which will have MRL’s over the required parameters. Fertilizer and chemicals required are mostly imported from India or brought across the border illegally. are reasonably priced. The existing factories in the orthodox areas are unable to absorb all the produce and leaf prices have declined sharply as well as having to be destroyed due to spoilage. The chemical inputs are available at affordable prices but due to the open policy of entry some of the products are of inferior quality and may also include banned substances. There are private dealers. The methods of preparing bio-fertilizer is also taught to the farmers by the extension offices and the NGO’s working in certain areas who produce it themselves whilst Page 36 . due to the close vigilance at the border of the hill areas. Whilst there is adequate availability in the Terai regions. Due to the stringent controls imposed on Indian factories in the Darjeerling areas and closer border checks. Although there is provision for rejection of bad leaf. These are available to the farmers at market prices and since there is no duty. cup quality and on closer analyses and tests for residue levels.also the environment as detected in certain areas but the commercial interest seem to override others. some of whom are able to provide technical expertise along with the sales. in spite of the quality being poor. According to observations some of the items that are smuggled seem to be adulterated and lack the expected efficacy. Banned pesticides and insecticides may find their way into the market through these unofficial channels. Therefore green leaf is available in abundance with farmers having great difficulties in disposing of them. shortages occur for these farmers. insecticides and bio fertilizer. The Extension offices of the NTCDB instruct farmers on the proper use but have no hand in the sales. The growers who are not with the COC are likely to produce a leaf. not only due to excessive use but also spraying the chemicals at the incorrect time to gain maximum advantage commercially. Other production inputs Chemical fertilizer. due to political interference there is undue pressure put on the factories to accept all of what is delivered. Urgent attention is needed to address this problem as it is likely that the Indian Tea Board will be more vigilant on this as the international reputation built over many years of their prestigious geographical indicated brand has been threatened. All these shortcomings contribute to the final product being of poor leaf appearance. pesticides. Farmers working under the COC rules and regulations seem to adhere to them in the use of chemicals and periods of applications. but the quality of the plucking is done in a haphazard manner with unsuitable coarse leaf also included in their deliveries to the factories. the import of insecticides and pesticides has increased by 118% in the past five years. insect control repellents According to official data only. the flow of green leaf and made tea into India through the border has come to a virtual standstill this year. an overall unsuitable and almost un-saleable product into sophisticated markets.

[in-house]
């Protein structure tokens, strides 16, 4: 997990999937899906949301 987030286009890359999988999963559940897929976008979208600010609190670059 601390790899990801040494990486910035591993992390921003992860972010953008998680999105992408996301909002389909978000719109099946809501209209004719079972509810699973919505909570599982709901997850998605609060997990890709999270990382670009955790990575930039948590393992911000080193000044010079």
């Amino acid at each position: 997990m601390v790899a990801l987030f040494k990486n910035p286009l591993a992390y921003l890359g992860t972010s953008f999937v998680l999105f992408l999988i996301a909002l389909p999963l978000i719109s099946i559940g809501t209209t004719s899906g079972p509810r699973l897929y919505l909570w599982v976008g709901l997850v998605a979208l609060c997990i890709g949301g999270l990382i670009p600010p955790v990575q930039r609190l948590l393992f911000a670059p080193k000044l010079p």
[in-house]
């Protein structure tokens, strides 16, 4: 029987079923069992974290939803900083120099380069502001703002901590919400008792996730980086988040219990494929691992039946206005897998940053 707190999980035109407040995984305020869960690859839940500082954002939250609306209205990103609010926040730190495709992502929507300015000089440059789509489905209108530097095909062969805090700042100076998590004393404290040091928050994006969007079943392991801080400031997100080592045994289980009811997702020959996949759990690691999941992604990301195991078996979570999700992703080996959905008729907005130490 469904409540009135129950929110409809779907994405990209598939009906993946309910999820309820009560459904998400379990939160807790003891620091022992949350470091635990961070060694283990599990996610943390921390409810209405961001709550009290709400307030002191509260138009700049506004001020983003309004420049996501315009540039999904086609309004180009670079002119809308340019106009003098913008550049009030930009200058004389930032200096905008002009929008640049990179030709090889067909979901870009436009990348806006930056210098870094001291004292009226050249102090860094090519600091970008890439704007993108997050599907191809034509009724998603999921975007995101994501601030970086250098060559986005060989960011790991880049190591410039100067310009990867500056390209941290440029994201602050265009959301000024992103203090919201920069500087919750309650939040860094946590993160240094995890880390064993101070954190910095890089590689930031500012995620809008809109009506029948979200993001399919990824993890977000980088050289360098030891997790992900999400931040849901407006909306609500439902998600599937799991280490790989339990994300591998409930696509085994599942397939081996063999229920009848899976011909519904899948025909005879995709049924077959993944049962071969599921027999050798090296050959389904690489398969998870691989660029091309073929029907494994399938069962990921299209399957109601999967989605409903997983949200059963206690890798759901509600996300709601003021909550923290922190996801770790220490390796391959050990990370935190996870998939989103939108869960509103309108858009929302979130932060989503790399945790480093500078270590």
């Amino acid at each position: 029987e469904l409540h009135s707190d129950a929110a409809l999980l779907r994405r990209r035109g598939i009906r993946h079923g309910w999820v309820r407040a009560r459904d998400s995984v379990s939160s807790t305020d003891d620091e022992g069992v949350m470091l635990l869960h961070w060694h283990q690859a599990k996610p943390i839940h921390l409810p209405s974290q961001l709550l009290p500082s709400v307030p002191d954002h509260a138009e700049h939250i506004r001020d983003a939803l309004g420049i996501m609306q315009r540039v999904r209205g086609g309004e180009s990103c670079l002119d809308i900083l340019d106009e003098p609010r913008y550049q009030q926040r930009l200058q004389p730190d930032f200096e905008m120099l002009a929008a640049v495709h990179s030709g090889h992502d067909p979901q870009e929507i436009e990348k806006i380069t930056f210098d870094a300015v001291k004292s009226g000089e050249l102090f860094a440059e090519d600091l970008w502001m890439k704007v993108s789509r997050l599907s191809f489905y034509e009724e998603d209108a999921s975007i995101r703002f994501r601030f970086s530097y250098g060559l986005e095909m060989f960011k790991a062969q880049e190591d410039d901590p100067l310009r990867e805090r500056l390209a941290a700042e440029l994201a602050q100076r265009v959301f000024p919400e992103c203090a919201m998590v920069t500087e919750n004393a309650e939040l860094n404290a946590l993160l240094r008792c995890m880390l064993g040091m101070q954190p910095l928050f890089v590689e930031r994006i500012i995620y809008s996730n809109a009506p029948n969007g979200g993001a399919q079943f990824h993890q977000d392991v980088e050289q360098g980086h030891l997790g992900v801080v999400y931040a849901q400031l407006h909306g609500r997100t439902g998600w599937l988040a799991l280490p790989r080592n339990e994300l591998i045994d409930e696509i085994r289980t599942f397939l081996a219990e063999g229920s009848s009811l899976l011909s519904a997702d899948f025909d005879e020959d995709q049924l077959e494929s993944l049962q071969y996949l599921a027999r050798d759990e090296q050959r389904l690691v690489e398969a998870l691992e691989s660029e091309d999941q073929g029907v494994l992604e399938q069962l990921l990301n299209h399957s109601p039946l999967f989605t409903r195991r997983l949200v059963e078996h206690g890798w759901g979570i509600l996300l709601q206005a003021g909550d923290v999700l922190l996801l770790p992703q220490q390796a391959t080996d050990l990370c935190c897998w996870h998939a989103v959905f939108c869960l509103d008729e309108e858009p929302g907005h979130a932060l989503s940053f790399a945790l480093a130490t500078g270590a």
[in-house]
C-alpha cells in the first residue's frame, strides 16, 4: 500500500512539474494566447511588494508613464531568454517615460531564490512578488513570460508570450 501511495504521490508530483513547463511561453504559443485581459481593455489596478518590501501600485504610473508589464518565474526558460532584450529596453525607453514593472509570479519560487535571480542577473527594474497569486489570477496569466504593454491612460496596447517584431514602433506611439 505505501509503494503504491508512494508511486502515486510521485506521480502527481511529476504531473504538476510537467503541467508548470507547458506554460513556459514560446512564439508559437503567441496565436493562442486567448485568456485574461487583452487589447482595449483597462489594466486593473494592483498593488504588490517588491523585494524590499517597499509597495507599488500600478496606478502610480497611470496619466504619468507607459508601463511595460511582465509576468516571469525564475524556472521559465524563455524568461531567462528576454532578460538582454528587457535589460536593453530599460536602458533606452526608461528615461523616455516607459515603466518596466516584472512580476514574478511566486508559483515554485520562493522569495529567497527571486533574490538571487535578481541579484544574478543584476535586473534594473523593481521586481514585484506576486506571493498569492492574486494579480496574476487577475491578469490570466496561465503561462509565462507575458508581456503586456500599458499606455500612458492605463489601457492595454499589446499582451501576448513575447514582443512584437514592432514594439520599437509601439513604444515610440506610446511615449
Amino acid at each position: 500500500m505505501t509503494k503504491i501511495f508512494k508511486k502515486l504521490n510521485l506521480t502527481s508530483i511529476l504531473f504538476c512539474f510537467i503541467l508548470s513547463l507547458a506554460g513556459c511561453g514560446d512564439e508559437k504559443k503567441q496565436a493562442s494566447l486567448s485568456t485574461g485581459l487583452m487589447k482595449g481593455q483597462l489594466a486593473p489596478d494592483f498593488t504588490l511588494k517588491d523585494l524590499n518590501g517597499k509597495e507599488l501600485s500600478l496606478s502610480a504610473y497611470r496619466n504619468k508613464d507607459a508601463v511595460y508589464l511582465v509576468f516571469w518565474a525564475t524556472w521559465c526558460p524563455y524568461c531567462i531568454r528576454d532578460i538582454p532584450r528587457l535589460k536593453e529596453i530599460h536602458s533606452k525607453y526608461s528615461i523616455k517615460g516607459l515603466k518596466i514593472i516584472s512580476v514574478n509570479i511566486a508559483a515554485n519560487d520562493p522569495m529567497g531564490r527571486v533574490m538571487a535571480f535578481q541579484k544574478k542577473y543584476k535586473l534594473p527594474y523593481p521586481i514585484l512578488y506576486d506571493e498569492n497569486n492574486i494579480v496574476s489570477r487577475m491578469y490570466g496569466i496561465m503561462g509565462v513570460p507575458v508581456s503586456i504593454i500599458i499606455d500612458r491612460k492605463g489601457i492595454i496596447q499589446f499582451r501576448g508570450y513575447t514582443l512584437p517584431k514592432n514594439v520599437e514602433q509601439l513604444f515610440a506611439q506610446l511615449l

the average being a low 32 kgs per ha. The yields increase during the rain periods and decline when drought conditions affect the bushes. this form of packaging is acceptable as there is a two-way trade beneficial more to the Indian side. The Rigid Paper Sack developed in Sri Lanka especially for big leaf grades is now increasingly used in consignments to these destinations. Not many open-mouthed paper sacks are in use The tea chest is an obsolete form of packing and has been discarded in the western countries. In addition. However.5% and VAT 13%. development tax of 1. Furnace oil. Since 90% of orthodox exports end up in India. which are used to pack mainly the lower grades in both regions. Australia and New Zealand due to the difficulty encountered in storage space. transport cost is about 5% of the sack cost. mainly to pack the leaf grades such as SFTGFOP and TGFOP. In addition the farmers are educated on the use of natural insect repellents such as Neem-based products. imported from India and of Sri Lanka origin through Indian suppliers. Energy Sources Electricity is costly and there are very frequent power failures.some marketing outlets also have these on sale. due to the purchasing power of farmers being low. Firewood is used in 4 factories and mainly in the household units. Packing materials The commonly used packing materials are the polyethylene/polypropylene (PE/PP) bags. it is discouraged due to environmental damage. and coal are the other energy sources used in the factories and these too are imported from India. There are also subtle changes in the concentration of the chemicals in the leaf. The better quality and leaf grades in the CTC tea are packed into multi wall inner aluminium foil lined. with the dry periods bringing these more onto the leaf surface thereby giving a better raw material for producing a made tea with more flavour and aroma. Although the usage is small. The packaging requested/required by the western buyers are paper sacks even for the leaf teas. which cause disruptions to the factory operations. Tea bushes do not require high irrigation and the seasonal monsoon rains provide the required amounts sufficient for the season unless in very adverse periods. the usage of fertilizer is restricted. Page 37 . This affects product quality. The paper sacks are subject to an import duty of 15%. For the orthodox teas. as even some Middle East buyers are beginning to request this form of packaging. disposal and potential damage to environment. apart from the yields becoming lower is that since Indian farmers are not “organic” the thinking is that there is no need for the Nepal farmers to change sacrificing quantity. The medium and smaller leaf grades are packed in paper sacks of the valve mouthed variety. The reluctance to use organic fertilizer. Power is required to run the withering fans and some of the machinery. 4 or 5 ply kraft paper sacks mainly of the valve mouthed variety. all of Indian origin. This sack is now used in larger volumes from Sri Lanka. the packing material is the old traditional tea chests. Japan. and as observed some factories in Nepal use them.